AROUND THE IVIES: Strong Offenses Showcase The Run

Every time a television announcer utters a variation of the football axiom, “You have to run to win the game,” my father asks, “Why?”, out loud, in the middle of our living room. Why not, he reasons, given that a passing attempt nets about seven yards on average and a run play around four, simply throw the ball on virtually every down? Pass-heavy playbooks worked for Steve Spurrier in the fun ‘n gun days, and they’re now flourishing in places like Lubbock and Honolulu.

Still, though you won’t hear John Madden say that you have to pass to win the game, offensive balance is the accepted norm. In the Ivy League this season, only two teams are straying outside of a 60-40 percent breakdown of run and pass. Cornell is at 61 percent pass; the other team is Yale, which has vaulted up to No. 16 in the I-AA poll with a blistering 4-0 start. The Bulldogs are at 76 percent run!

The squad’s backup runner, Ricardo Galvez, playing only in garbage time, has more rushing yards than anyone on Harvard, Princeton, or Brown. Matt Polhemus, Eli’s senior quarterback, is throwing only 17 times a game, down from roughly 21 attempts per contest last season. Head coach Jack Siedlecki is going with what’s working, and that’s a heavy dose of superlative tailback Mike McLeod, who has amassed 719 yards and 13 touchdowns through four weeks.

Which brings us to the 2007 Harvard Crimson. Harvard averages a league-best 7.9 yards per passing attempt. It gains a league-worst (by far) 3.0 yards per run. So you’d think the Crimson would go with what’s working and feature a majority-pass offense, right? Nope—it checks in at 55 percent run. This is on par with Tim Murphy’s historical trends. Even in the early 00’s, when his best offensive players were quarterback Neil Rose and two-time Ivy Player of the Year wideout Carl Morris, Harvard ran more than it threw.

Now, Murphy boasts a senior signal-caller and an explosive receiving corps, has sophomore Cheng Ho and freshman Gino Gordon learning on the job at tailback, and it’s the same formula. Will it be good enough to outlast the one-dimensional but dominant Bulldogs?

HARVARD (2-2, 2-0 Ivy) VS. LAFAYETTE (4-1)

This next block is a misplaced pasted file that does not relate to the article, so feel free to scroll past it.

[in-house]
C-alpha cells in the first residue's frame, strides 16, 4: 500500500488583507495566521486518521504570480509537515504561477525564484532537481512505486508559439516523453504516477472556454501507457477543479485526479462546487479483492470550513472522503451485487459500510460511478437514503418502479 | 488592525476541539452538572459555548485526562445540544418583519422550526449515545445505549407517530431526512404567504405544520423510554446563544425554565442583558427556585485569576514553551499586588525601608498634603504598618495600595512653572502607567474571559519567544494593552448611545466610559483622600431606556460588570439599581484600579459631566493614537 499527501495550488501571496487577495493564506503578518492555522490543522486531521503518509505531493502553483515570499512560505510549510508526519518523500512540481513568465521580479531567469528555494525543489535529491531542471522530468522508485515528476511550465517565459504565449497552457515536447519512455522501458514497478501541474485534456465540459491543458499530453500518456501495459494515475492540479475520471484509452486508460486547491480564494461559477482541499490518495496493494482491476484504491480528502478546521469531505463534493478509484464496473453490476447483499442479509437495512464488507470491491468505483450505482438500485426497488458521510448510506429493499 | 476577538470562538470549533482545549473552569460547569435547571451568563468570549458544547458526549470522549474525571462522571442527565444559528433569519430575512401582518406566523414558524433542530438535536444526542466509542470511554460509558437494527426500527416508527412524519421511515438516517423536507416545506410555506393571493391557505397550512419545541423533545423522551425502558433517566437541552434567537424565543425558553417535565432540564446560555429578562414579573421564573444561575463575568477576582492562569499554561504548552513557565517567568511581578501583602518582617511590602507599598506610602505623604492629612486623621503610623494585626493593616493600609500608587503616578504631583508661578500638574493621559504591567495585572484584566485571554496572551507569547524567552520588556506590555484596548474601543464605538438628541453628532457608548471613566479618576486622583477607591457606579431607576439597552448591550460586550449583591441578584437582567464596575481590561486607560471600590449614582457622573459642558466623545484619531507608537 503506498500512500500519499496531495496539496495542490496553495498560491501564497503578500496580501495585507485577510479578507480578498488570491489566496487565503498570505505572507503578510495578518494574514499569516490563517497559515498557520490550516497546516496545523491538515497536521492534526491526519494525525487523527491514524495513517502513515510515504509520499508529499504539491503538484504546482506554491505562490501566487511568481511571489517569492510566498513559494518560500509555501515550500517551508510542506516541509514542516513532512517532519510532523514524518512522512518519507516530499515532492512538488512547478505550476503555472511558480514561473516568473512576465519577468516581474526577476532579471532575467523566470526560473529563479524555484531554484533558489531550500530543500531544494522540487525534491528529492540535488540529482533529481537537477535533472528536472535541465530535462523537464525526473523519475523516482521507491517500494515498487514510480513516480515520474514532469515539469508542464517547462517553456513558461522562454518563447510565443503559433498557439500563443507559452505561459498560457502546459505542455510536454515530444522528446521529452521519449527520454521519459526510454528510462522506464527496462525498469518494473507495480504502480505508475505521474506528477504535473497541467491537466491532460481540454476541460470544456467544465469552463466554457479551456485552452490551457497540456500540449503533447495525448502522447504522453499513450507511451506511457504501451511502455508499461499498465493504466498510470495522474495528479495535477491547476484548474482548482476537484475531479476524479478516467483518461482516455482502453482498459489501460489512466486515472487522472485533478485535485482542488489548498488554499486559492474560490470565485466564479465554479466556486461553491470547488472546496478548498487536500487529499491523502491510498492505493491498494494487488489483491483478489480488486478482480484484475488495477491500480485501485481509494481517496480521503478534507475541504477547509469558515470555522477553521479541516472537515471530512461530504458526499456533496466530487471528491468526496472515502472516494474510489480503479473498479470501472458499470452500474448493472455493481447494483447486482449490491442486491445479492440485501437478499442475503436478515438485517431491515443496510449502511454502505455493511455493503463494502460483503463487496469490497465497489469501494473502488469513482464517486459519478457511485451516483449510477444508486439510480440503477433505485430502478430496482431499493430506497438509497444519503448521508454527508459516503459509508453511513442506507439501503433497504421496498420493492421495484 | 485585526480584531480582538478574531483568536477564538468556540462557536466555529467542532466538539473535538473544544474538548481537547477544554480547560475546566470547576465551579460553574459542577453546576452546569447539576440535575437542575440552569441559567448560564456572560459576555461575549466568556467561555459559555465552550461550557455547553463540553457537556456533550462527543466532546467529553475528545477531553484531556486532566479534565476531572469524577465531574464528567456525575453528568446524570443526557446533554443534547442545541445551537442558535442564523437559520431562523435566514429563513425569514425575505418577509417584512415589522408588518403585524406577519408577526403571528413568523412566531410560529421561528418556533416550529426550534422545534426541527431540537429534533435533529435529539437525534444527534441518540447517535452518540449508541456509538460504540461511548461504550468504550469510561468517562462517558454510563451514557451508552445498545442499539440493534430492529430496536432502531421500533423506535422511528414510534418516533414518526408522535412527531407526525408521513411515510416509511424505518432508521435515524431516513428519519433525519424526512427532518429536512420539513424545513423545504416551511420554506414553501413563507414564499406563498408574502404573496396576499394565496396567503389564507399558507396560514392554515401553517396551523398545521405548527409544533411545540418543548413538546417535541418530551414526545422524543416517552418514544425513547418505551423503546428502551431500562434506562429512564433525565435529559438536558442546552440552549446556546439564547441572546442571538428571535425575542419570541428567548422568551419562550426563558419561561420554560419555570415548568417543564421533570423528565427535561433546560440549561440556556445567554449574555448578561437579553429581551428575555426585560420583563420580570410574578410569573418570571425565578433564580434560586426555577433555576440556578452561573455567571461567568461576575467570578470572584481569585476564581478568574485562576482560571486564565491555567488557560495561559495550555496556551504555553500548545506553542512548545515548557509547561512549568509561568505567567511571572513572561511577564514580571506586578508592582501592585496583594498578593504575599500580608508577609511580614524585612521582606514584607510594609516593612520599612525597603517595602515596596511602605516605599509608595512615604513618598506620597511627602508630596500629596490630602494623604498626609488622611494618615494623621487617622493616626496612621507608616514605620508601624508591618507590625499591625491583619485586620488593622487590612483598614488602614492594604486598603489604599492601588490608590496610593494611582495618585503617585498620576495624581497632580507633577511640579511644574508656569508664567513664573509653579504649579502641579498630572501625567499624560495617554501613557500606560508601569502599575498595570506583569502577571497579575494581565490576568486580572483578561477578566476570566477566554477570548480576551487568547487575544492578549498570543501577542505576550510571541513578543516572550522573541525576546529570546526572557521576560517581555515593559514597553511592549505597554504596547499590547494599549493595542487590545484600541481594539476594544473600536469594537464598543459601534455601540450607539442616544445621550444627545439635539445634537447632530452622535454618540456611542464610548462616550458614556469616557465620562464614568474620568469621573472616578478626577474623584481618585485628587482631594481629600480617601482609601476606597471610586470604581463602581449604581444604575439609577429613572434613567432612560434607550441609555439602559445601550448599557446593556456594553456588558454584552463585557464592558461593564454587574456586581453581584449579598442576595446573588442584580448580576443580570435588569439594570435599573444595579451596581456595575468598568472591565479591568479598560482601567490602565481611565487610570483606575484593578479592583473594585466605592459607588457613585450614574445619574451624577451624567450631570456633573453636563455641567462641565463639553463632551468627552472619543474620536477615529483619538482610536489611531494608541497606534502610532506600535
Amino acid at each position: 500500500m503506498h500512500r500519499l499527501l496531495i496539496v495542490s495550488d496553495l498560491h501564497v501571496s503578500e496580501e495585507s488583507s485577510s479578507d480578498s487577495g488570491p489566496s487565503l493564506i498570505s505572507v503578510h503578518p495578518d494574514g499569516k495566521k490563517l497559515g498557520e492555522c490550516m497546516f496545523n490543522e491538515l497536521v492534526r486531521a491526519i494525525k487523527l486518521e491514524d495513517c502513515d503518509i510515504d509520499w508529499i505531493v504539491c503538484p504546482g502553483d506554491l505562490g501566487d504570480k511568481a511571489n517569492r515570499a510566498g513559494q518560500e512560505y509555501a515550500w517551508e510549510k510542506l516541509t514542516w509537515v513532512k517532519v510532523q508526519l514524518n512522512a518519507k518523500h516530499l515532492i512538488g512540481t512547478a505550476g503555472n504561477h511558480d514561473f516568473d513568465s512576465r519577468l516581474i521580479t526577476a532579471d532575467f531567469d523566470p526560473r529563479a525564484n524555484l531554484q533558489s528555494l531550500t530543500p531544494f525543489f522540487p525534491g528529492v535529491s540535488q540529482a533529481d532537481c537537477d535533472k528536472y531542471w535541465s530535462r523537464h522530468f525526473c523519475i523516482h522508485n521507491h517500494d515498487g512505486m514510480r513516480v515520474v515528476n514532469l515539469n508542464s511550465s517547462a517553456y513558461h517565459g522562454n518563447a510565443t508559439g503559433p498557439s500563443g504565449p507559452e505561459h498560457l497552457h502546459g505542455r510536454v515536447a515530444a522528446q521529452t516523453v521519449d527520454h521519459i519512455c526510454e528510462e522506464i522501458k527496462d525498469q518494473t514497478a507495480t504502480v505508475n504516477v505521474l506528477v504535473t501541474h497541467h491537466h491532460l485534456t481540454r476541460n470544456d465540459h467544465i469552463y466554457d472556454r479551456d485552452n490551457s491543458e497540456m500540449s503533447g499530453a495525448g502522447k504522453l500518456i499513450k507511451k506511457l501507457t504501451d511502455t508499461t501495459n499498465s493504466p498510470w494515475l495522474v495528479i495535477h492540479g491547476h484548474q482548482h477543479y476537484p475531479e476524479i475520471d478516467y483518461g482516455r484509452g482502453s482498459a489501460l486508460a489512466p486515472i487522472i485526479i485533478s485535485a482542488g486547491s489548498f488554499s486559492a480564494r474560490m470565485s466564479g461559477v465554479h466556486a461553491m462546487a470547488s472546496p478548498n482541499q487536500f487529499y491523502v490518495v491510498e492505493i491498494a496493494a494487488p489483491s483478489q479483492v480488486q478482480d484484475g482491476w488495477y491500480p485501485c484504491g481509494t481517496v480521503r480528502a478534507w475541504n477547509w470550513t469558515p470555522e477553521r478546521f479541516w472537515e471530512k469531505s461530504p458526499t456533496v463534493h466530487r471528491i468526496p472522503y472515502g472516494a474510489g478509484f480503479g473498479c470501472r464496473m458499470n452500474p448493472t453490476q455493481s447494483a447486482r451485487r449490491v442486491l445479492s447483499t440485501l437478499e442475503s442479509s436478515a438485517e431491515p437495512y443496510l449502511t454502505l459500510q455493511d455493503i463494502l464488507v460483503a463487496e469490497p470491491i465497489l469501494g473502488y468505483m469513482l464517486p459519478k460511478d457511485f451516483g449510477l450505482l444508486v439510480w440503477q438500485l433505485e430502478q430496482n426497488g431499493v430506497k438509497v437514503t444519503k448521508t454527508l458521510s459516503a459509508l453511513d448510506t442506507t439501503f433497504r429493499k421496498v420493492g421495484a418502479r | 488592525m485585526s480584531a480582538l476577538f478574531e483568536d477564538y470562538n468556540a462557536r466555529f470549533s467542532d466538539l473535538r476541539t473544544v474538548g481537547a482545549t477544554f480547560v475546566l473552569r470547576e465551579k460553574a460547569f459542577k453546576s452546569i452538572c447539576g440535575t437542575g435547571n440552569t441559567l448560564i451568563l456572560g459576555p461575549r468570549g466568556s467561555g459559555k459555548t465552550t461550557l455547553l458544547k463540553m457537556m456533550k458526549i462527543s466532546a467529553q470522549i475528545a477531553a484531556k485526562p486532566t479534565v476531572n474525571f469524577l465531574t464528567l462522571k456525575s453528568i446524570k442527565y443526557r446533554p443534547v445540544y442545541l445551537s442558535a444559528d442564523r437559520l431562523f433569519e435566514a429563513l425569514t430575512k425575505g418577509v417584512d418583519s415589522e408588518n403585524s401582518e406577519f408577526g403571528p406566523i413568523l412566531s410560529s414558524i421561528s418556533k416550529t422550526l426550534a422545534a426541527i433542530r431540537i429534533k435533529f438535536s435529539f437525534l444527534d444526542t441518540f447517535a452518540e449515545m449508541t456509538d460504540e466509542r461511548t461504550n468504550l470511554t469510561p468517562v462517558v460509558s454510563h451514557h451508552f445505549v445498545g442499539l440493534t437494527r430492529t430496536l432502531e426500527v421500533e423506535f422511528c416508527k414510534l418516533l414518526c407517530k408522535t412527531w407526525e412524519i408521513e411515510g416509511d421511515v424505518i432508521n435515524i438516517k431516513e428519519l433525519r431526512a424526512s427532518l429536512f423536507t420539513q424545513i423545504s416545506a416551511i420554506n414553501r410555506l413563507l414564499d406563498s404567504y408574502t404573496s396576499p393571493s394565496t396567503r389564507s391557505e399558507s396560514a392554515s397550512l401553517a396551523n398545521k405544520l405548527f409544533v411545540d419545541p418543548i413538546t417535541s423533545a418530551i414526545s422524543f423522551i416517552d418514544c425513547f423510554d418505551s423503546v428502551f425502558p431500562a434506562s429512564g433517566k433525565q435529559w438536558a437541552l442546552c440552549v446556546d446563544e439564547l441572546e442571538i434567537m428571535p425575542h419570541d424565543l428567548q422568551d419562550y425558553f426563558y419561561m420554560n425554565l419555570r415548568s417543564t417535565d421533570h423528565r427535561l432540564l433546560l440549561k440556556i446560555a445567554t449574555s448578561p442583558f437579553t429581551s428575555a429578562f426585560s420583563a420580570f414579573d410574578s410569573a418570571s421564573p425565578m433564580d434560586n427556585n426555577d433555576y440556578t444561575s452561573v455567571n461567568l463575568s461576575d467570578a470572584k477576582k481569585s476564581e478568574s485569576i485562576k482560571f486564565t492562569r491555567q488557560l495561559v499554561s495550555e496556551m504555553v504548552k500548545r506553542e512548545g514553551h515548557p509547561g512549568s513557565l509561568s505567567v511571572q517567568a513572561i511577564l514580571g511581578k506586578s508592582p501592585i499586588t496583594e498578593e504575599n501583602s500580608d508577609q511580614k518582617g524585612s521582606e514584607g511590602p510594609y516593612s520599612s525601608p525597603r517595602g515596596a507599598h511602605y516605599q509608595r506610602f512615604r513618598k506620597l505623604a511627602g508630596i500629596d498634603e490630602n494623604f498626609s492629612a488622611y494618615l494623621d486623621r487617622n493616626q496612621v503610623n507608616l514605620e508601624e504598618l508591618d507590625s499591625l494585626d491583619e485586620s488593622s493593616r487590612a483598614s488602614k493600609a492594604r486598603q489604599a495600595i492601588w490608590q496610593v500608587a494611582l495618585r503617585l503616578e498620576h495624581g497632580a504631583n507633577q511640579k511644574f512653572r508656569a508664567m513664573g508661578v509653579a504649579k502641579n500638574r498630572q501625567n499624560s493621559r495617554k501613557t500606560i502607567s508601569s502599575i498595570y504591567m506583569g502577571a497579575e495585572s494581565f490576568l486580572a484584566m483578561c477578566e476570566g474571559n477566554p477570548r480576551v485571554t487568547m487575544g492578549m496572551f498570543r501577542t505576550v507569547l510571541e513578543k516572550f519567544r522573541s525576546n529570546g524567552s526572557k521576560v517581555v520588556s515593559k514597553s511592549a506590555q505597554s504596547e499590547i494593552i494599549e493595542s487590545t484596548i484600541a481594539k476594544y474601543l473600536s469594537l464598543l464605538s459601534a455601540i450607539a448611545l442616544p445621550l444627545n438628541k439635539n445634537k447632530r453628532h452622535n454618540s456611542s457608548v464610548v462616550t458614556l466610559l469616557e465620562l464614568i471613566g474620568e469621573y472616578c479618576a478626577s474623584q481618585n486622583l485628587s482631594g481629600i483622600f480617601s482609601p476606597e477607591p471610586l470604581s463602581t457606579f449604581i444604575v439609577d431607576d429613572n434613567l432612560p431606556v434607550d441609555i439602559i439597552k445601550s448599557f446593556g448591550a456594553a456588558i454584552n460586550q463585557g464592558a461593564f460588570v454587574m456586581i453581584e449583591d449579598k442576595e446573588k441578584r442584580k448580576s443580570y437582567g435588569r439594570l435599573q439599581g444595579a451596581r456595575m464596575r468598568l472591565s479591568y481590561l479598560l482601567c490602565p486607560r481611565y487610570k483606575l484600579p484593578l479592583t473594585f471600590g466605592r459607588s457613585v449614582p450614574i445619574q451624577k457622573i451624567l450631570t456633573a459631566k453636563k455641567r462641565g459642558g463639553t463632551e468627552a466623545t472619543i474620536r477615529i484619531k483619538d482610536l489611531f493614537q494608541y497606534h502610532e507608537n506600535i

Harvard welcomes the Patriot League leaders to Cambridge tomorrow for the first of three straight home dates and its last non-conference tilt of the year. Traditionally, the Crimson owns the series with Lafayette, with a 9-2 head-to-head mark and a six-game winning streak dating back to 2000.

Lafayette has beefed up its nation’s-best defensive numbers (8.8 points and 210 yards allowed per game) against patsy opponents like Marist, Georgetown, and Columbia. Princeton knocked off the Leopards on the road by wearing them down in the trenches, not Harvard’s forte to this point. In Anthony D’Urso and Maurice White, Lafayette suits up two of the top five rushers in its league.

Kicking woes aside, Harvard played its most complete game of the season last weekend at Cornell. If it struggles to establish its ground game early against the rugged Leopards front, it may force Chris Pizzotti to the air, which isn’t a bad thing. Home field gives it to the Crimson.

Prediction: Harvard 24, Lafayette 20

BROWN (1-3, 0-1) VS. PRINCETON (2-2, 1-0)

Believe it or not, Brown has the top-ranked offense and passing attack in the Ivies. Michael Dougherty ranks No. 1 in I-AA in passing yards per game, and has gone over 400 in back-to-back games.

Princeton, the defending Ivy co-champ, has been putting up points in bunches, too, but its defense has been ineffective, surrendering 48 points to visiting Hampton last week and 32 to Columbia, of all teams, the week prior. Put me down for the upset.

Prediction: Brown 31, Princeton 21

COLUMBIA (1-3, 0-1) VS. PENN (1-3, 0-1)

The Quakers’ linchpin, fifth-year running back Joe Sandberg, returned to full-time action last week, and, not coincidentally, Al Bagnoli’s team tallied its first win of the season. That’s bad news for the Lions’ defense, which is allowing almost 260 rushing yards per outing. Norries Wilson has instilled a disciplined approach on the Upper West Side—Columbia is the least-penalized team in the league by a decent margin—but still lacks the roster to crack the Ivy’s top half.

Prediction: Penn 27, Columbia 14

NO. 16 YALE (4-0, 2-0) VS. LEHIGH (3-2)

Keep in mind that the last three rushing leaders in the Ancient Eight have played for title-winning squads (Clifton Dawson/Harvard ‘04, Nick Hartigan/Brown ‘05, McLeod/Yale ‘06). Now realize that McLeod already has a 353-yard cushion in the race for that distinction this season. Can anyone stuff this relentless Bulldogs running game?

Lehigh was lucky to beat Harvard in Bethlehem. It’ll take more than luck to grab a ‘W’ in New Haven.

Prediction: Yale 30, Lehigh 18

DARTMOUTH (1-3, 1-1) AT HOLY CROSS (3-2)

I highly recommend the Warren Zevon song “Roland the Headless Thompson Gunner.”

Prediction: Holy Cross 35, Dartmouth 17

CORNELL (2-2, 0-2) VS. COLGATE (3-2)

The new Philip Roth book? Not that great.

Prediction: Cornell 23, Colgate 21

Men’s soccer bonus pick: Harvard 3, Brown 2

Record to Date: 21-5

—Staff writer Jonathan Lehman can be reached at jlehman@fas.harvard.edu.

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